Mayor Charlie Hales today announced that an additional $66.7 million in funds will be directed to affordable housing projects in five Urban Renewal Districts over the next five years. That money will be added to a pot of $202.3 million already in place in those districts.
The additional resources are the result of an agreement to shift the minimum amount of money known as tax increment financing set aside for affordable housing from 30 percent to 45 percent.
Urban Renewal Areas, or URAs, are sections of the city in which land value is frozen and all subsequent increases in value are funneled into specific projects to benefit the district. Those redirected funds are known as tax increment financing, or TIF.
“We have great projects in various stages of planning, in each district,” Hales said. “But we are in a housing crisis. Given that, we have scrubbed each URA in detail, looking at both opportunities and costs, in an effort to direct money toward affordable housing while maintaining projects to enhance jobs, livability and equity.”
“To seriously address the affordability crisis, we have to look at all potential sources of funding,” Saltzman said. “Increasing the amount of money we spend in urban renewal areas for housing is a community-led solution which I am pleased to join the Mayor and Commissioner Fish to support.”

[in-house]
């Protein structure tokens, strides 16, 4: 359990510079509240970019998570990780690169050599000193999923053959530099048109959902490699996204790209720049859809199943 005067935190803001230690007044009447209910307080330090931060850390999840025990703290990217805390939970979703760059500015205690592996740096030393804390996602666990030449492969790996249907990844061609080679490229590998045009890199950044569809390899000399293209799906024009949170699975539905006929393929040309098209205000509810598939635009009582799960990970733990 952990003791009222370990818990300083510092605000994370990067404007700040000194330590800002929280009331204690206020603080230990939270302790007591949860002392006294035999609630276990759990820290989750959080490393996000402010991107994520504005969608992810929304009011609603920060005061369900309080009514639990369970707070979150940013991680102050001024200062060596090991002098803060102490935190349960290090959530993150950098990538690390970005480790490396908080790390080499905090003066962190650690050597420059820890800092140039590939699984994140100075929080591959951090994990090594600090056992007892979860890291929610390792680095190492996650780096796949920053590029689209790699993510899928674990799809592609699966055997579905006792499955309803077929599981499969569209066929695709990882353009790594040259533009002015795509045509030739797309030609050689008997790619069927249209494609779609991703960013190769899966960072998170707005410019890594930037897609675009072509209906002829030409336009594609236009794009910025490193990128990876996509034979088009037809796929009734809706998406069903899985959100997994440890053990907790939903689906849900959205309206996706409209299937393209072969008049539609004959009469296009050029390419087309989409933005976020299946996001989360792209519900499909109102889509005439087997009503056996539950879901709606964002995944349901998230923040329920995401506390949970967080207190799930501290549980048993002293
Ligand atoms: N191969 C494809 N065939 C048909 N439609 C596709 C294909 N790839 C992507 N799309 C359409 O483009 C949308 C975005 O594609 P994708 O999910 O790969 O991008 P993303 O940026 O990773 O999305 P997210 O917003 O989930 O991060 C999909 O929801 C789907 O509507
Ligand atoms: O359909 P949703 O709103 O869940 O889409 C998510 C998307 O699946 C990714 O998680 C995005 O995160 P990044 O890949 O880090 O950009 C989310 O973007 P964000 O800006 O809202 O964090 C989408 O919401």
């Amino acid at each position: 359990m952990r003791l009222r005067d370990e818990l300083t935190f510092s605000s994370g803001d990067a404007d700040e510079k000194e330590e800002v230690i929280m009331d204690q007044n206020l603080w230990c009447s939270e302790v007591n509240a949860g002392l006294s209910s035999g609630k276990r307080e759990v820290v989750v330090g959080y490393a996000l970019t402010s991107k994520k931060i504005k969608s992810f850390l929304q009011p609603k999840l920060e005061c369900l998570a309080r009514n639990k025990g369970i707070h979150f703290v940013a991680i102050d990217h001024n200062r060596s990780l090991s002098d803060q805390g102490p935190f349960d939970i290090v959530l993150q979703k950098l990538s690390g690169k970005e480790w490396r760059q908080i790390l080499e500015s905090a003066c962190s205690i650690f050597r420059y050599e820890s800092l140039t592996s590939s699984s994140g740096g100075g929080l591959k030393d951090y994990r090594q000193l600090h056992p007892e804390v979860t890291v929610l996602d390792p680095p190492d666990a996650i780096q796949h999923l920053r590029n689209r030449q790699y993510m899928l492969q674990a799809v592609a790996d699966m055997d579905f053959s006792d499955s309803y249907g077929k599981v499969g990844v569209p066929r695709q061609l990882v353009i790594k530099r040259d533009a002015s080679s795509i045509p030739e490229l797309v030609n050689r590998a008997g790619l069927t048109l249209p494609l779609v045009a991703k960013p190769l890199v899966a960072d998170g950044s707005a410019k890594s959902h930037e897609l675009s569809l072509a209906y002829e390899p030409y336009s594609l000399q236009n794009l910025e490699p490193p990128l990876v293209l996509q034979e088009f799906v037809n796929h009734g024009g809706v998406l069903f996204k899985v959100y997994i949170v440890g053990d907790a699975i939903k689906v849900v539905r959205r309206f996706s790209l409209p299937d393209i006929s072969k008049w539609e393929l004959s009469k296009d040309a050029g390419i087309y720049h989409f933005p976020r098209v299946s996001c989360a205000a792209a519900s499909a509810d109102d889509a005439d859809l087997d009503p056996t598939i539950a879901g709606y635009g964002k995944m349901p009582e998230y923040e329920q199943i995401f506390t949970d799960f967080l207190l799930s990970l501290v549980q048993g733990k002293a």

Two action plans, already OK’d by the Portland City Council, will remain intact: The Old Town/China Town Five Year Action Plan within the River District, and the Lents Action Plan.
“The areas of the city that will see the largest increase in affordable housing resources are North and Northeast Portland, and the River District,” Hales said.
The Urban Renewal Districts affected are: Gateway, Interstate, Lents, North Macadam and the River District.
Earlier this month, Hales and the City Council declared a State of Emergency on housing, which will allow more shelter and housing projects to be put on a fast track.
Some housing advocates had suggested increasing the minimum set-aside of TIF money to 50 percent. Hales and Saltzman settled on 45 percent, which will maintain the City’s commitments to neighborhoods, keeping intact substantial non-housing projects.
The Council will have a hearing on the proposed changes at the Oct. 28 City Council meeting, with a vote expected the following week.